verb (used with object), ab·solved, ab·solv·ing.
to free from guilt or blame or their consequences: The court absolved her of guilt in his death.
to set free or release, as from some duty, obligation, or responsibility (usually followed by from): to be absolved from one's oath.
to grant pardon for.
- to grant or pronounce remission of sins to.
- to remit (a sin) by absolution.
- to declare (censure, as excommunication) removed.
Origin of absolve
Synonyms for absolve
1. Absolve, acquit, exonerate all mean to free from blame. Absolve is a general word for this idea. To acquit is to release from a specific and usually formal accusation: The court must acquit the accused if there is not enough evidence of guilt. To exonerate is to consider a person clear of blame or consequences for an act (even when the act is admitted), or to justify the person for having done it: to be exonerated for a crime committed in self-defense.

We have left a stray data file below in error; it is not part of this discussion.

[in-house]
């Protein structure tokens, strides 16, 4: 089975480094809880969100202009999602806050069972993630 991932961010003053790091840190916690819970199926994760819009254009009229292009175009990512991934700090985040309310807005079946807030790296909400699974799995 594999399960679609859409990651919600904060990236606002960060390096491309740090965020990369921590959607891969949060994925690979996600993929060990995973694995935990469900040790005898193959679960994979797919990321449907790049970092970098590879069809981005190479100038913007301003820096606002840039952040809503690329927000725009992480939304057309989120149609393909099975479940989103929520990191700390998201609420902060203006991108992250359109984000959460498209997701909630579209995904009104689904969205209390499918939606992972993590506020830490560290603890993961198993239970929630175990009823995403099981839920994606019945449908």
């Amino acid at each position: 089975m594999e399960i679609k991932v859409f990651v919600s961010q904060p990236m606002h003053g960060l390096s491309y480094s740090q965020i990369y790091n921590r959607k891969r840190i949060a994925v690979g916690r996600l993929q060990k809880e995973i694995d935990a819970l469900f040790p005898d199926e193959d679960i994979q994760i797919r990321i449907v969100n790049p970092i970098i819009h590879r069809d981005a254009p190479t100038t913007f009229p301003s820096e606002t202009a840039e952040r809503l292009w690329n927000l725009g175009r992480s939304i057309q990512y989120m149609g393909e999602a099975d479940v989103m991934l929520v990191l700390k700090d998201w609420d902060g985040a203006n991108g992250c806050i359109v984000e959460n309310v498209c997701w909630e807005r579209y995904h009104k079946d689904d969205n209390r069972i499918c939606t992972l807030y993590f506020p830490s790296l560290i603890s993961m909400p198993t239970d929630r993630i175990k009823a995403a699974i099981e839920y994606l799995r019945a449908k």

Antonyms for absolve
Dictionary.com Unabridged Based on the Random House Unabridged Dictionary, © Random House, Inc. 2019
(usually foll by from) to release from blame, sin, punishment, obligation, or responsibility
to pronounce not guilty; acquit; pardon
Word Origin for absolve
C15: from Latin absolvere to free from, from ab- 1 + solvere to make loose
Collins English Dictionary - Complete & Unabridged 2012 Digital Edition © William Collins Sons & Co. Ltd. 1979, 1986 © HarperCollins Publishers 1998, 2000, 2003, 2005, 2006, 2007, 2009, 2012
Online Etymology Dictionary, © 2010 Douglas Harper